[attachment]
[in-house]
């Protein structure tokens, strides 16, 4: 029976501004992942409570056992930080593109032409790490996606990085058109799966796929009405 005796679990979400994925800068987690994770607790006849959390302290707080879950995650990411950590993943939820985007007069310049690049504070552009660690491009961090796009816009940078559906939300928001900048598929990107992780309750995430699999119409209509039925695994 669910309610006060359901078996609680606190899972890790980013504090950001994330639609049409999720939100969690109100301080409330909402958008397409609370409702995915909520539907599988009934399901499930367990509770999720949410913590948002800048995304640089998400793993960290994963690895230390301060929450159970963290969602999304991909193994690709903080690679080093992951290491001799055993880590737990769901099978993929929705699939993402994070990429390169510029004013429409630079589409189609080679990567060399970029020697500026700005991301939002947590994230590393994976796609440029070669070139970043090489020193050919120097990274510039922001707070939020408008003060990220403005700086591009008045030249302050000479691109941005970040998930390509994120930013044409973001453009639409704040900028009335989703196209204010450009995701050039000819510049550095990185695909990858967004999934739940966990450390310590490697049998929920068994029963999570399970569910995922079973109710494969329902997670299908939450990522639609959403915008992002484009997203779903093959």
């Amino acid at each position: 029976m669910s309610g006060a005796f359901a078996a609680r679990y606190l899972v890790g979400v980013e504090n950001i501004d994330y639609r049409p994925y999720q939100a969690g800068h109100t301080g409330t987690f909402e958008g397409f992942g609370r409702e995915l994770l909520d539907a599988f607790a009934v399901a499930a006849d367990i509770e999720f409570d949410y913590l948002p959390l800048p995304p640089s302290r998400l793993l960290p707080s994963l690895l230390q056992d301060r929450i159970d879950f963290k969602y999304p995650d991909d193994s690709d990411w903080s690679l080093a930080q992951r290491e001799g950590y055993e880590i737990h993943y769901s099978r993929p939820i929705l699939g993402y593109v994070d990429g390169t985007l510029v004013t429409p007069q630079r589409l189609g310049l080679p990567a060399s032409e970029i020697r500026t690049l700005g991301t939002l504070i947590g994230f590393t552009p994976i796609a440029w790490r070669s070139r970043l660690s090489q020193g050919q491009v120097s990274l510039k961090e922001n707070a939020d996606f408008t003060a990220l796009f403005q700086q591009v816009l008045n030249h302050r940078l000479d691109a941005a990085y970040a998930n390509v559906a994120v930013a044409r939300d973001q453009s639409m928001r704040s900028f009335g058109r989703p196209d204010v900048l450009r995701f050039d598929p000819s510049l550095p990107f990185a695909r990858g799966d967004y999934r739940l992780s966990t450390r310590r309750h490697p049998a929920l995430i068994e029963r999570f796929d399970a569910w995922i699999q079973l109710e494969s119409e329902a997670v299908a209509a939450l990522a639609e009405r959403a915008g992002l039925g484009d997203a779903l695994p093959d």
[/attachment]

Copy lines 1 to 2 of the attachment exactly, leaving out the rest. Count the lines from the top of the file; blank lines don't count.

[in-house]
């Protein structure tokens, strides 16, 4: 029976501004992942409570056992930080593109032409790490996606990085058109799966796929009405 005796679990979400994925800068987690994770607790006849959390302290707080879950995650990411950590993943939820985007007069310049690049504070552009660690491009961090796009816009940078559906939300928001900048598929990107992780309750995430699999119409209509039925695994 669910309610006060359901078996609680606190899972890790980013504090950001994330639609049409999720939100969690109100301080409330909402958008397409609370409702995915909520539907599988009934399901499930367990509770999720949410913590948002800048995304640089998400793993960290994963690895230390301060929450159970963290969602999304991909193994690709903080690679080093992951290491001799055993880590737990769901099978993929929705699939993402994070990429390169510029004013429409630079589409189609080679990567060399970029020697500026700005991301939002947590994230590393994976796609440029070669070139970043090489020193050919120097990274510039922001707070939020408008003060990220403005700086591009008045030249302050000479691109941005970040998930390509994120930013044409973001453009639409704040900028009335989703196209204010450009995701050039000819510049550095990185695909990858967004999934739940966990450390310590490697049998929920068994029963999570399970569910995922079973109710494969329902997670299908939450990522639609959403915008992002484009997203779903093959």